Just the sound of “Anita Pallenberg“…just the sound of her name gets your blood going. And the way she looked in the ’60s and early ’70s…those eyes, that slender model bod, that blonde hair, that great toothy smile and that mischievous expression.

Pallenberg, who passed in 2017 at age 75, was an elite, live-wire cultural adventuress like few others. An Italian-German model, a Roman Dolce Vita girl, a Warholer in Manhattan, an edgy actress (Barbarella, Performance) and a tantalizing, muse-like Rolling Stones girlfriend — initially linked with Brian Jones and briefly sexual with Mick Jagger, but mainly in deep with Keith Richards, with whom she lived for 13 years and had three kids with.

If any woman was right in the London Morocco Cote d’Azur vortex of it all, Pallenberg was…all of that hormonal energy and lust for life…all of that dizzy proximity to that druggy neverland playground feeling…an elite circle that drew nourishment from a well that everyone wanted to sip from…fame, decadent glamour, notoriety, discovery, depravity, provocation and all manner of drug-fueled breast-stroking and splashing around…what a time, what a life and what a comedown when it all tapered off.

Alexis Bloom and Svetlana Zill‘s Catching Fire: The Story of Anita Pallenberg, which I finally saw last night, is hard to succinctly describe beyond the boilerplate. Everyone seems to find it fascinating but there’s something a bit resigned and downerish about it.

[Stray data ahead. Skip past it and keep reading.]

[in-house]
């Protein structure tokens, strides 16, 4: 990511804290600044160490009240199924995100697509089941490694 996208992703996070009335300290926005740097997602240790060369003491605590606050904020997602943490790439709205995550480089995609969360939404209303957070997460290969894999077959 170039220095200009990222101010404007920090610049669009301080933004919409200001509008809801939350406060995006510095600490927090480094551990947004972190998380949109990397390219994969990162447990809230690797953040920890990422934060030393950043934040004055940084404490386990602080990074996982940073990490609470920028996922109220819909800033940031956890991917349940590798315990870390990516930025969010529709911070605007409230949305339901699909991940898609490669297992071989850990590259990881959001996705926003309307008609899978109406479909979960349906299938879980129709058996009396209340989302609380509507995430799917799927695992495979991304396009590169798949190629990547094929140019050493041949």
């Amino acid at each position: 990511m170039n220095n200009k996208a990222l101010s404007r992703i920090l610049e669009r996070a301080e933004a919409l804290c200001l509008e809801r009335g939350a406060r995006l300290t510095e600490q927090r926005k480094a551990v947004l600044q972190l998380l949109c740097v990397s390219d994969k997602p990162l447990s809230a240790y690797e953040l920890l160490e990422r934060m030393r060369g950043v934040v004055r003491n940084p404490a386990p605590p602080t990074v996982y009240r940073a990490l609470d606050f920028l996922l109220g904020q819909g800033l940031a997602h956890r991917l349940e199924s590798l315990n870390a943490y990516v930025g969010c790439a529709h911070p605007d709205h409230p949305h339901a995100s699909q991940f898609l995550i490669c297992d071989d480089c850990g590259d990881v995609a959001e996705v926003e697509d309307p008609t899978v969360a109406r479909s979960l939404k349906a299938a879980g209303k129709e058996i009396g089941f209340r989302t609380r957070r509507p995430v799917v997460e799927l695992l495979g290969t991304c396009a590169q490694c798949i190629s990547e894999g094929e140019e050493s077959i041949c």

But I’ll tell you one thing…no, two things off the top. One, it’s based on an unpublished memoir that Pallenberg wrote, and so the narration has a tone of straight-shooting, take-it-or-leave-it authenticity. And two, Scarlet Johansson was the wrong actor to “play” Pallenberg by reading from it. Pallenberg’s voice had a dry, casually sophisticated, laid-back European flavor…a seen-and-tasted-it-all quality, and Johansson’s rural, shopping-mall voice is just all wrong…it makes Pallenberg sound coarse and common, which she certainly wasn’t.

The doc is certainly interesting but less than a half-hour in you’re saying to yourself, “Wow, she was a fascinating actress and a major presence, ahead of the curve and truly fearless…she knew everyone and was quite the social and sartorial influencer who whoo-whooed on ‘Sympathy for the Devil’ and inspired ‘Beast of Burden’…right there at the center of every significant Rolling Stones chapter and juncture, but what did she do wrong?”

I’ll tell you what she did wrong. She flirted too closely with danger and self-destruction. Pot and hallucinogens and the whole tingly, mid ’60s spiritual side of the equation were great, but she and Keith got too deeply into smack in the late ’60s and ’70s. That was it, the whole problem. Junkiedom, fatalism, no planning for the future.

But man, what an incandescent life before that factor moved in…a life that inspired my using the word “that” 15 or 16 times in this review, and that ain’t hay.